Topography of brain damage in metabolic hypoglycaemia is determined by age at which hypoglycaemia occurred
ABSTRACT Aim Having previously shown that comorbidity is a major determinant of neurological sequelae in hypoglycaemia, our aim was to describe the neuroimaging patterns of brain damage in different hypoglycaemic situations and to elucidate the factors that determine lesion topography. Method We reviewed 50 patients (31 females, 19 males) with symptomatic hypoglycaemia (<2.8mmol/L) occurring between 1 day and 5 years of age (median 4d) who had undergone magnetic resonance imaging (MRI; at least axial T2-weighted, sagittal T1-weighted, and coronal fluid-attenuated inversion recovery [FLAIR]-weighted imaging). MRI was performed during the follow-up examination at least 1 month after the occurrence of symptomatic hypoglycaemia, i.e. between 1 month and 5 years of age (median 3mo). Hypoglycaemia resulted from three inborn errors of metabolism: congenital hyperinsulinism (33 patients), fatty acid β-oxidation disorders (13 patients), or glycogen storage disease type I (four patients). We selected the patients with clear MRI abnormalities and analysed their topography according to aetiology and age at occurrence of the lesion. Results The topography of the brain lesions depended on age: from the neonatal period to 6 months of age, lesions predominantly involved the posterior white matter; between 6 and 22 months the basal ganglia, and after 22 months the parietotemporal cortex (p=0.04). Interpretation The relationship between brain lesions and age could reflect the maturation sequence of the brain.
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ABSTRACT: Introduction: Neuroglycopenia is recognized to be associated with abnormal neurodevelopmental outcomes in 26–44% of children with persistent congenital hyperinsulinism (P-CHI). The prevalence of abnormal neurodevelopment in transient CHI (T-CHI) is not known. We have aimed to investigate abnormal neurodevelopment and associated factors in T-CHI and P-CHI. Materials and Methods: A cohort of children with CHI (n = 67, age 2.5–5 years) was assessed at follow-up review and noted to have normal or abnormal (mild or severe) neurodevelopmental outcomes for the domains of speech and language, motor, and vision. Children were classified as P-CHI (n = 33), if they had undergone surgery or remained on medical therapy, or T-CHI (n = 34), if medical treatment for hypoglycemia was stopped. Results: Overall, abnormal neurodevelopment was present in 26 (39%) children with CHI, of whom 18 (69%) were severe. Importantly, the incidence of abnormal neurodevelopment in T-CHI was similar to that in P-CHI (30 vs. 47% respectively, p = 0.16). The prevalence of severe abnormal neurodevelopment in speech, motor, and vision domains was similar in both T-CHI and P-CHI children. For this cohort, we found that the severity of disease [based upon maximal diazoxide dose (odds ratio 95% confidence intervals) 1.3 (1.1; 1.5), p = 0.03], and early presentation of CHI <7 days following birth [5.9 (1.3; 27.8), p = 0.02] were significantly associated with abnormal neurodevelopment. There was no significant association with gender, genotype, or the histopathological basis of CHI. Conclusion: Abnormal neurodevelopment was evident in one third of children with both T-CHI and P-CHI, early presentation and severe CHI being risk factors. Early recognition and rapid correction of hypoglycemia are advocated to avoid abnormal neurodevelopment in children with CHI.Frontiers in Endocrinology 05/2013; 4:60. DOI:10.3389/fendo.2013.00060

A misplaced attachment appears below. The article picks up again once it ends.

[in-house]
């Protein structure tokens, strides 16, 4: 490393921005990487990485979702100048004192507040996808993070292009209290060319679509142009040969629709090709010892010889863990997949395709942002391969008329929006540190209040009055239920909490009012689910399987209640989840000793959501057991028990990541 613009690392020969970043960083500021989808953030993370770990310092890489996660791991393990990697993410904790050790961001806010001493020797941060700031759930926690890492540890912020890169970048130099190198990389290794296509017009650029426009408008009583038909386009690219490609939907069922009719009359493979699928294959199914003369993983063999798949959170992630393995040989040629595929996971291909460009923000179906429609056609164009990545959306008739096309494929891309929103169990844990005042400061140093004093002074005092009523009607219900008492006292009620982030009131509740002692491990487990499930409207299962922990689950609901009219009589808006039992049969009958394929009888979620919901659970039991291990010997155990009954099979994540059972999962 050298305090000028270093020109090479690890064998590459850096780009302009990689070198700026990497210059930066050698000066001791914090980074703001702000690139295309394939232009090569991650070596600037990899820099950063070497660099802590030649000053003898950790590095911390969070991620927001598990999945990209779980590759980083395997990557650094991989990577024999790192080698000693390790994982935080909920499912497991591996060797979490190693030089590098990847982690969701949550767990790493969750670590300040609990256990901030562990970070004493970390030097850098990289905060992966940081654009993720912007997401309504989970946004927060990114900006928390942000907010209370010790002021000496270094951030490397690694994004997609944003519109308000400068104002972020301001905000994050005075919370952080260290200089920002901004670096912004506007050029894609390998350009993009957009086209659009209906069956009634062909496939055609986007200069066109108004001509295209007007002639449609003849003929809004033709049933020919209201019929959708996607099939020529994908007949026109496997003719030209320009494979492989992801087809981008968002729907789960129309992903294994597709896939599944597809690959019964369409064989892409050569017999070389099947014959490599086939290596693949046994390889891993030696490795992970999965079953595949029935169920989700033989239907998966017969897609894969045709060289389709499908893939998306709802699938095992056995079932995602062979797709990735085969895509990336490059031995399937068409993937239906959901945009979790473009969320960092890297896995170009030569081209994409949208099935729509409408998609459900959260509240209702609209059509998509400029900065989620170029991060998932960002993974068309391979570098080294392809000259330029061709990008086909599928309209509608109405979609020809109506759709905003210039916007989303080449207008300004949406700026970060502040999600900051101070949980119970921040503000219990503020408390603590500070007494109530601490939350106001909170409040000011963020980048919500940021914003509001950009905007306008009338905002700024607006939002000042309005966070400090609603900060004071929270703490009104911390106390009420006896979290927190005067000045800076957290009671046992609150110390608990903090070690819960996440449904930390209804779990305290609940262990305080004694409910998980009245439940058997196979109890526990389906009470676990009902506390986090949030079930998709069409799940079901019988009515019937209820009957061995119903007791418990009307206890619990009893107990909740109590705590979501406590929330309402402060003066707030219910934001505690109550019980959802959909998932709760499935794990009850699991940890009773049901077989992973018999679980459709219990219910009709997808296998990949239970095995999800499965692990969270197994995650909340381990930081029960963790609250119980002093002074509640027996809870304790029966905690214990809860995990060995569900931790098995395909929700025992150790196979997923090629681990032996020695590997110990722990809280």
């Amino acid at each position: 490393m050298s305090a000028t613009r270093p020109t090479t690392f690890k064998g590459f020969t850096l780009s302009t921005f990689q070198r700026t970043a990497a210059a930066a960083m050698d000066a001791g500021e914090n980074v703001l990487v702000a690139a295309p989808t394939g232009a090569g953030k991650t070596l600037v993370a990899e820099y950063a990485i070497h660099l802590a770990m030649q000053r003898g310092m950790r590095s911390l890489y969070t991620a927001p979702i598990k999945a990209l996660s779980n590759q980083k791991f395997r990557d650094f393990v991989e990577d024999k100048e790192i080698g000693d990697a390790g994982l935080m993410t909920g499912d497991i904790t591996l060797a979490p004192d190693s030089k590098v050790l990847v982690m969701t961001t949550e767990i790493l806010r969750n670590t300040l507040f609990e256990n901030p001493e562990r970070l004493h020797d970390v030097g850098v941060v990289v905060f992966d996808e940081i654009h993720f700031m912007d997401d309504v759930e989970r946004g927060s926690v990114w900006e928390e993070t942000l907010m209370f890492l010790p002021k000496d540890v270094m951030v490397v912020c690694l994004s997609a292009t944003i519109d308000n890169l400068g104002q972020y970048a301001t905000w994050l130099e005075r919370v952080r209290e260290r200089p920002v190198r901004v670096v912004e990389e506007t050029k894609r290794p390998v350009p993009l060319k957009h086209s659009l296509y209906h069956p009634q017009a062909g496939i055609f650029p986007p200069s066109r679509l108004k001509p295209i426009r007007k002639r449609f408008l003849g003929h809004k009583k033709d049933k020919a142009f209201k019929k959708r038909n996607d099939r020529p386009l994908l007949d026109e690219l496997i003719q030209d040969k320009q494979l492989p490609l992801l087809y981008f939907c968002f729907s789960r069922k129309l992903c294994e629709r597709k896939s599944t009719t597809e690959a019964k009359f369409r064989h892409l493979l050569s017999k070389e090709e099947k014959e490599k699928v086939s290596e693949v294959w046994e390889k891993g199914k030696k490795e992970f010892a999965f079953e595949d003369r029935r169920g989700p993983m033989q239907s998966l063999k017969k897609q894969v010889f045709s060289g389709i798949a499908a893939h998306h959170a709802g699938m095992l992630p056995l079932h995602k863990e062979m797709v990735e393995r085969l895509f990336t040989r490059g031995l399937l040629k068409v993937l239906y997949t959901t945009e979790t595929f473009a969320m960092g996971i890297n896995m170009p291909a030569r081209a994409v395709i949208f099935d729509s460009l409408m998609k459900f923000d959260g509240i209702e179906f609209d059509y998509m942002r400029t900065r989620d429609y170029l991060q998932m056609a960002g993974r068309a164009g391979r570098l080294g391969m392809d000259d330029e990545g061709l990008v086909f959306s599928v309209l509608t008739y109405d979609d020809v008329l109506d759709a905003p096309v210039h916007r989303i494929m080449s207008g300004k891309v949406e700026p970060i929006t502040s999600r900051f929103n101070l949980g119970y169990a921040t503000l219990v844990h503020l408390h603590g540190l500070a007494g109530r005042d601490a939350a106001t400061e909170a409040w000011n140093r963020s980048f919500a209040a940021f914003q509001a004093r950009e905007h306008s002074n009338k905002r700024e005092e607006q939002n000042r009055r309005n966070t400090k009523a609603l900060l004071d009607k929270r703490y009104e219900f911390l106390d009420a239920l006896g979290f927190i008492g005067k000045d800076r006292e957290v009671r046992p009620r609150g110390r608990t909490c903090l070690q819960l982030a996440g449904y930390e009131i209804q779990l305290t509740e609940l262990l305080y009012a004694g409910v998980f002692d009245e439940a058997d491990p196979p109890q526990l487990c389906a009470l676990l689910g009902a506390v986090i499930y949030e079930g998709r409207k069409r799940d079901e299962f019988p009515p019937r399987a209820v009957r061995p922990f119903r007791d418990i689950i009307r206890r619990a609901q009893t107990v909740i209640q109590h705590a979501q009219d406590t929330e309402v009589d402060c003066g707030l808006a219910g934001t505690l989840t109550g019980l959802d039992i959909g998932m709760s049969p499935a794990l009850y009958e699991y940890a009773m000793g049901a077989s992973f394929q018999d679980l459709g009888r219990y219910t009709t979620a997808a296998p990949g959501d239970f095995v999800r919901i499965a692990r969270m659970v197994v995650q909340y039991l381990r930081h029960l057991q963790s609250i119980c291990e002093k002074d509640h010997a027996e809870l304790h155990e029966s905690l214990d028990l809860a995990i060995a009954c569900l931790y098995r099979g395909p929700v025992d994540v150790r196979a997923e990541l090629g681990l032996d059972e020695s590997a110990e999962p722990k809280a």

- Pediatric Diabetes 10/2013; 14(8). DOI:10.1111/pedi.12088 · 2.13 Impact Factor
Article: Update on neonatal hypoglycemia.[Show abstract] [Hide abstract]
ABSTRACT: Neonatal hypoglycemia is one of the most common biochemical abnormalities encountered in the newborn. However, controversy remains surrounding its definition and management especially in asymptomatic patients. New information has been published that describes the incidence and timing of low glucose concentrations in the groups most at risk for asymptomatic neonatal hypoglycemia. Furthermore, one large prospective study failed to find an association between repetitive low glucose concentrations and poor neurodevelopmental outcomes in preterm infants. But hypoglycemia due to hyperinsulinism, especially genetic causes, continued to be associated with brain injury. New advances were made in the diagnosis and management of hyperinsulinism, including acquired hyperinsulinism in small for gestational age infants and others. Continuous glucose monitoring remains an attractive strategy for future research in this area. The fundamental question of how best to manage asymptomatic newborns with low glucose concentrations remains unanswered. Balancing the risks of overtreating newborns with low glucose concentrations who are undergoing a normal transition following birth against the risks of undertreating those in whom low glucose concentrations are pathological, dangerous, and/or a harbinger of serious metabolic disease remains a challenge.Current opinion in endocrinology, diabetes, and obesity 11/2013; DOI:10.1097/MED.0000000000000027 · 3.77 Impact Factor